06 MAR 2008 General News Valencia, Spain

On comeback trail, Kamel ready to emulate father

Youssef Saad Kamel storming to victory in Madrid (Juan Aguado Vitores)Youssef Saad Kamel storming to victory in Madrid (Juan Aguado Vitores) © Copyright

It can sometimes be such a tall order for one to be paternally associated with a true legend of his sport like former two-time World 800m champion Billy Konchellah, but Bahrain’s Kenyan-born runner Yousef Saad Kamel never shies away from expressing how proud he is of his father.

“I am trying to follow his footsteps,” says the tall and slender 24-year old. “I feel I am old enough now. I feel like a real man.”

No wonder that Kamel is starting to feel a part of the running legacy left by his all-conquering father. After an inconsistent 2007 season, the former Kenyan oozed class when winning his first Asian indoor 800m title in Doha in February to set himself up for a fantastic competition at the 12th IAAF World Indoor Championships in Valencia, Spain (7-9 March 2008).

Nerves overwhelm talent

Born Gregory Konchellah in Narok, Kenya, Kamel wowed many observers when he emerged on the international scene running in Bahraini colours in 2003. His first major performance came in the beginning of the 2004 season where he finished third over the 800m at the inaugural Asian Indoor Championships in Tehran, Iran.

Later that year, he ran a stunning personal best time of 1:43.11 for his specialist event and has done well in the international circuit, but has fallen short in major championships.

“When these top competitions come, the tension in my body also increases,” says Kamel. “I really get nervous and that is why I have not been able to do well.”

He failed to get past the semi-finals in the two editions of the World championships, but has performed well against more or less the same opposition in other meets like the World Athletics Final which he won twice and the IAAF World Cup where he comfortably took victory in Athens in 2006.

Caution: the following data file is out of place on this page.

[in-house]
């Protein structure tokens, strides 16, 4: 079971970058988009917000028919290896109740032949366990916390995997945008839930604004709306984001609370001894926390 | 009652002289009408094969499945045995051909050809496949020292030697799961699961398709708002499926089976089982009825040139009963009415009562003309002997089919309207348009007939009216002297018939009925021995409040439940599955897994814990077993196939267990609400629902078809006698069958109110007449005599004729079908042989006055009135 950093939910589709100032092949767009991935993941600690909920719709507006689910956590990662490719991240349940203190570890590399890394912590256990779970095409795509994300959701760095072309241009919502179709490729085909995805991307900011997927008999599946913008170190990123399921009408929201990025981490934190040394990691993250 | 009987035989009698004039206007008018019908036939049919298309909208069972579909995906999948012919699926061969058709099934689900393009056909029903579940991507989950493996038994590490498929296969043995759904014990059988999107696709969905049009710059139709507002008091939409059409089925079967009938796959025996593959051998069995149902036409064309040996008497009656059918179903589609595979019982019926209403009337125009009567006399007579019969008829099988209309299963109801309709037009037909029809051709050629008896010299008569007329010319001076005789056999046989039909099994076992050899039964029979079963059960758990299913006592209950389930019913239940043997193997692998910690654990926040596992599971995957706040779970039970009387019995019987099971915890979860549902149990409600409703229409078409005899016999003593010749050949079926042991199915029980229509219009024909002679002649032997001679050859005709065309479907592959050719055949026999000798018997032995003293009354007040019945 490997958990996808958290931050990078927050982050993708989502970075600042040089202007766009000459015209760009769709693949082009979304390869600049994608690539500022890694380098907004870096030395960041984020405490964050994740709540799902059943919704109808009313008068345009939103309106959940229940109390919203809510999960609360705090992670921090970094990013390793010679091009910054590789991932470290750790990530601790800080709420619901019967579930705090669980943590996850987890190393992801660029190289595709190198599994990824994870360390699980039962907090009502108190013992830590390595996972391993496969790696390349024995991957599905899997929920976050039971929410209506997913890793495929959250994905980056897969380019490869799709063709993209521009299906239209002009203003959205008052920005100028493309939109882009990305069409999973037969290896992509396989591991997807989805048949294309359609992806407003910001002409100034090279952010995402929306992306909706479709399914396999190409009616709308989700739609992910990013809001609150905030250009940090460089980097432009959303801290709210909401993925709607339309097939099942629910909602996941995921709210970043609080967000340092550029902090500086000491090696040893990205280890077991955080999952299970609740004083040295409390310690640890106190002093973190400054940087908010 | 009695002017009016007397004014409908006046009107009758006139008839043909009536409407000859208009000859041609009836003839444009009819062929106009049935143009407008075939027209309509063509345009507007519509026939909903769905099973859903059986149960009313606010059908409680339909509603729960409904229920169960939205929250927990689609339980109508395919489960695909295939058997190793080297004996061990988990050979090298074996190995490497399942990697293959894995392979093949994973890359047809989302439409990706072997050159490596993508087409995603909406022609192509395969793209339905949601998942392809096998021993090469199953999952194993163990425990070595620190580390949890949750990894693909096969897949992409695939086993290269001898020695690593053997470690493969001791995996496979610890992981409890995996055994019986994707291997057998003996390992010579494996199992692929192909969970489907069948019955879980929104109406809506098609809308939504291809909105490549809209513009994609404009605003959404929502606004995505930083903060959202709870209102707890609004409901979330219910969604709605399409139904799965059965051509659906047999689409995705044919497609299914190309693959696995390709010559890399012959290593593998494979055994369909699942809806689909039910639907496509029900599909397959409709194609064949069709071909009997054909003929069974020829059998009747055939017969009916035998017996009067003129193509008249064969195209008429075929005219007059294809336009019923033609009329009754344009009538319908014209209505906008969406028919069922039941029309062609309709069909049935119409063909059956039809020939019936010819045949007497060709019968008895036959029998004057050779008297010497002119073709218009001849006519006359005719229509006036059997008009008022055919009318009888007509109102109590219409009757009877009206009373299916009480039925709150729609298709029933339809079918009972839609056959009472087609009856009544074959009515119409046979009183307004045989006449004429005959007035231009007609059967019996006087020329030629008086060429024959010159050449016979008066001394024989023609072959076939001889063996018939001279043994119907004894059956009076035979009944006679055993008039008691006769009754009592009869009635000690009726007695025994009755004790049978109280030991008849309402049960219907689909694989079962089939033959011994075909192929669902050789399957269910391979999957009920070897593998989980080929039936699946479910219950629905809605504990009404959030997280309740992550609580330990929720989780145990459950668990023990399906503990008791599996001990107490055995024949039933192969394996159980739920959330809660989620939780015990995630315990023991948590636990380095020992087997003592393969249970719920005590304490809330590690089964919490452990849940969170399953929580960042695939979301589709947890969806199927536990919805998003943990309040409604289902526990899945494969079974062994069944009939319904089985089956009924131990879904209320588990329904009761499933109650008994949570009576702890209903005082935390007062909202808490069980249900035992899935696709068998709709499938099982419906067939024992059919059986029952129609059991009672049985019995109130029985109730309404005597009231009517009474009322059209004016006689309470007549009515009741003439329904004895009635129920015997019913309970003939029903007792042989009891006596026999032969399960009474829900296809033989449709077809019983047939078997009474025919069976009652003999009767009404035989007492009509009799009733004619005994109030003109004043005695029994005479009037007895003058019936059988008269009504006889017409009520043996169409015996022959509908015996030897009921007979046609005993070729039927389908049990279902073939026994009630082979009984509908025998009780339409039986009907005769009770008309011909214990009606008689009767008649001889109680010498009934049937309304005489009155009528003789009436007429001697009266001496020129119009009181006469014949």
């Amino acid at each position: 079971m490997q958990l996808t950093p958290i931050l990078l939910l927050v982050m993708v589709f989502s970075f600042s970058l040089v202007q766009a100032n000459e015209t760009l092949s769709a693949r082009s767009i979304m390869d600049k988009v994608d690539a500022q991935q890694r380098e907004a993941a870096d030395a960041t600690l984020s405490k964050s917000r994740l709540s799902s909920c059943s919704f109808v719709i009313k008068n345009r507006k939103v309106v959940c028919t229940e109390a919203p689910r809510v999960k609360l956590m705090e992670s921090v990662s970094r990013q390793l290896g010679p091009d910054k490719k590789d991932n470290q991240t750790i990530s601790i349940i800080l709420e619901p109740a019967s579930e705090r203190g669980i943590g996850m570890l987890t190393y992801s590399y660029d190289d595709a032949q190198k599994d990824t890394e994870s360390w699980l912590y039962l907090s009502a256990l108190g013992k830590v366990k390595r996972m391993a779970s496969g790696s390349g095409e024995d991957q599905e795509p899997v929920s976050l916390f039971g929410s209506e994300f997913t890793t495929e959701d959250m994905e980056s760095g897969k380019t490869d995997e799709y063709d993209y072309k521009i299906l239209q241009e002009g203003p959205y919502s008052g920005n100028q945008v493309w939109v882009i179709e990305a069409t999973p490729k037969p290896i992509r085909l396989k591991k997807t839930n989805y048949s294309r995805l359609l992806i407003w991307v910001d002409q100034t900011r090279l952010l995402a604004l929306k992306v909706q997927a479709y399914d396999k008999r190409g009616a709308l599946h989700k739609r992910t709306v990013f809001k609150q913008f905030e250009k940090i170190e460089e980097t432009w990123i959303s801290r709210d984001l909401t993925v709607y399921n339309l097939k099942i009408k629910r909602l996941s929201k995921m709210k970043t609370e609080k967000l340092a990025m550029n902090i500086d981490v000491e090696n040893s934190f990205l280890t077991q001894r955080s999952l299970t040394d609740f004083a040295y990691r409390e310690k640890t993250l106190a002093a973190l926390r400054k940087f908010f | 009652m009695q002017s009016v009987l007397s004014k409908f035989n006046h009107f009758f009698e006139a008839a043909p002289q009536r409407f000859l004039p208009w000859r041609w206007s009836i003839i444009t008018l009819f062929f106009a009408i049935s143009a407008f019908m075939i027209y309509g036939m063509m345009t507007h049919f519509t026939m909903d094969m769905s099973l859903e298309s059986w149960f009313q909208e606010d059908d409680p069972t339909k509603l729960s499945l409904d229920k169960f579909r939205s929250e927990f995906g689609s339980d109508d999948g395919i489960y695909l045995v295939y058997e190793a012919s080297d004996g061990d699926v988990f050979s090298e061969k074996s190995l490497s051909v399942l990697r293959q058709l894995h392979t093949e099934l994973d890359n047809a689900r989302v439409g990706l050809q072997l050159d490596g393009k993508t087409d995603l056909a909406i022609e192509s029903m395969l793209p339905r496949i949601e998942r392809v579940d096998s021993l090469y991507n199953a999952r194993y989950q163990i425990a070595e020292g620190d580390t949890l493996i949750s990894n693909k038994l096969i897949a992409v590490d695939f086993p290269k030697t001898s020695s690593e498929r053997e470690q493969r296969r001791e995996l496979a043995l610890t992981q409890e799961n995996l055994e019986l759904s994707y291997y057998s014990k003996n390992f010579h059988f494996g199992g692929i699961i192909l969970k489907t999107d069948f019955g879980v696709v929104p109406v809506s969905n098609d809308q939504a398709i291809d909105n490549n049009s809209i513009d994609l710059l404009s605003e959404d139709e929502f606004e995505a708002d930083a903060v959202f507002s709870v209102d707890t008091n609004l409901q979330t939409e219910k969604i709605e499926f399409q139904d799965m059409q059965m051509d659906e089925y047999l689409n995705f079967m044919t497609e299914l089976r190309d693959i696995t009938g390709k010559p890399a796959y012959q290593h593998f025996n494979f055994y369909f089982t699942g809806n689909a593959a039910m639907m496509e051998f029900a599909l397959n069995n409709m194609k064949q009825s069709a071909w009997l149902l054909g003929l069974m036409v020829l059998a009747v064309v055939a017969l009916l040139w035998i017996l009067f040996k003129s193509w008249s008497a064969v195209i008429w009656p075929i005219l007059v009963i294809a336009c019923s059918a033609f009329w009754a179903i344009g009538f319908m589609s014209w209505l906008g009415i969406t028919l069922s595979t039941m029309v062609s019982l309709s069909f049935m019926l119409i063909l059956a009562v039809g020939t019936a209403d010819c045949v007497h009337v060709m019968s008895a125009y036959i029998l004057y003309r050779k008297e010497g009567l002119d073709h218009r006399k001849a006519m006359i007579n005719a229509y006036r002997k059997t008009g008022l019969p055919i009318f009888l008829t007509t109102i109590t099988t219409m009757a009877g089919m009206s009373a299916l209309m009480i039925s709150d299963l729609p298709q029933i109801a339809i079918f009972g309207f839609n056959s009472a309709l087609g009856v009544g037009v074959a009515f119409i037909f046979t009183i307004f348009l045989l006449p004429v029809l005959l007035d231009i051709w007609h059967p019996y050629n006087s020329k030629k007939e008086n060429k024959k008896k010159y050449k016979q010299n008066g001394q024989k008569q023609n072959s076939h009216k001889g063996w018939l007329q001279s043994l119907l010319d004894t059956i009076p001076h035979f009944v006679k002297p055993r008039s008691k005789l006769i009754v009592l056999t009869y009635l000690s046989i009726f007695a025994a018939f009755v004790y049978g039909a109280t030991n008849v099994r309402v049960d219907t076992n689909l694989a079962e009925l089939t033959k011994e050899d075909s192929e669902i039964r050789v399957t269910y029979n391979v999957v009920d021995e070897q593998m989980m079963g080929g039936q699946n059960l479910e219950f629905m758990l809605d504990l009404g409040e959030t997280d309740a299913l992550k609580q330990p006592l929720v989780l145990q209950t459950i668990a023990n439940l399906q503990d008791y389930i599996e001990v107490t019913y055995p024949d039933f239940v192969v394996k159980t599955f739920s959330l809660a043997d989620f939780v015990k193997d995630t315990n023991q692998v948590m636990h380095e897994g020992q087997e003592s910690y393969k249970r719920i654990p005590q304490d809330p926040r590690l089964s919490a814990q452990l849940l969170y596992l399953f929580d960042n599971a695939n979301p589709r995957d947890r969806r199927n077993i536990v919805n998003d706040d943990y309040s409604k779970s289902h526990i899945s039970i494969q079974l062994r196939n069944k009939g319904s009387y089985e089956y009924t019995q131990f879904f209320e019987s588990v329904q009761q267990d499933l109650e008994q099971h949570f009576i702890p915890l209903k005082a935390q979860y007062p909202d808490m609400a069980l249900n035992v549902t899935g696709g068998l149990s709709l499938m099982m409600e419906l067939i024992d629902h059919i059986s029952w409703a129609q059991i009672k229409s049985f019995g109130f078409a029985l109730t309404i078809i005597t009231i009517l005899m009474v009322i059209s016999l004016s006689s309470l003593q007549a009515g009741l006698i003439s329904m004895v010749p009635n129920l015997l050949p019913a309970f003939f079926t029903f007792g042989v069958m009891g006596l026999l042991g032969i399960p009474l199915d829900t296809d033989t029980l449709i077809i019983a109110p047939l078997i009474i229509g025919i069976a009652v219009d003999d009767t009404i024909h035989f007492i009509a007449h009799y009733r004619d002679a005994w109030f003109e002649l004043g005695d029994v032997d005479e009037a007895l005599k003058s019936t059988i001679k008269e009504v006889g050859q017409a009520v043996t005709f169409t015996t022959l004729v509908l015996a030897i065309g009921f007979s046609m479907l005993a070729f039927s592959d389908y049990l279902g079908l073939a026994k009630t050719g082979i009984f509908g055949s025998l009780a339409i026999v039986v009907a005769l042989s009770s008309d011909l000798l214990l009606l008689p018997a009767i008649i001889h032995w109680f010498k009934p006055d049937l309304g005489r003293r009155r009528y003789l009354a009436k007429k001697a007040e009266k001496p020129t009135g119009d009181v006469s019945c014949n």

“I was feeling lots of tension in my body before Osaka,” says Kamel. “I did not run my own race. I was watching the other guys, Yuriy [Borzakovsky] and Wilfried [Bungei].”

Personal problems plague 2007 campaign

By his own admissions, Kamel’s 2007 season was his worst. “I struggled with leg problems the whole year and had personal problems with my girlfriend,” he said. “I was not in the right frame of mind to train and compete because it was disturbing me mentally.”

His once-legendary father’s personal problems have not helped either. In 2004, he was acquitted of rape charges in the UK from where he was extradited to Finland to face charges that he narcotized and raped two Finnish girls in two years earlier. In 2005, he was convicted of two rapes, sexual exploitation of child and a drug crime nd given a sentence of two and a half years in prison.

“I try to remember my father’s running legacy,” says Kamel. “That is what I am trying to emulate.”

Change of coach, scenery

After his off season last year, Kamel changed much of his approach to training and preparation. He changed coaches in December to Tareq Yacoob Sabt and became training partners with Bahrain’s world 1500m champion Maryam Yusuf Jamal. He also moved training venues from Kenya to Addis Ababa, Ethiopia, where Sabt and his wife Jamal are based in the winter (Ethiopian summer) season.

“I like Tareq,” he says. “He believes in me and tells me that I am a talented runner and I can always get better. Under him, I am getting my confidence back. I feel that if I can work hard, I will get better.”

Now that he has returned back to winning ways by lifting his first continental title in Doha, Kamel is now expected to be among the front runners for a medal in Valencia. But has he learned to handle the pressure and hold his nerve?

“I am sure there will be lots of challengers,” he says. “I will do my best. Winning in Doha certainly gives me confidence. But we shall see.”

Elshadai Negash for the IAAF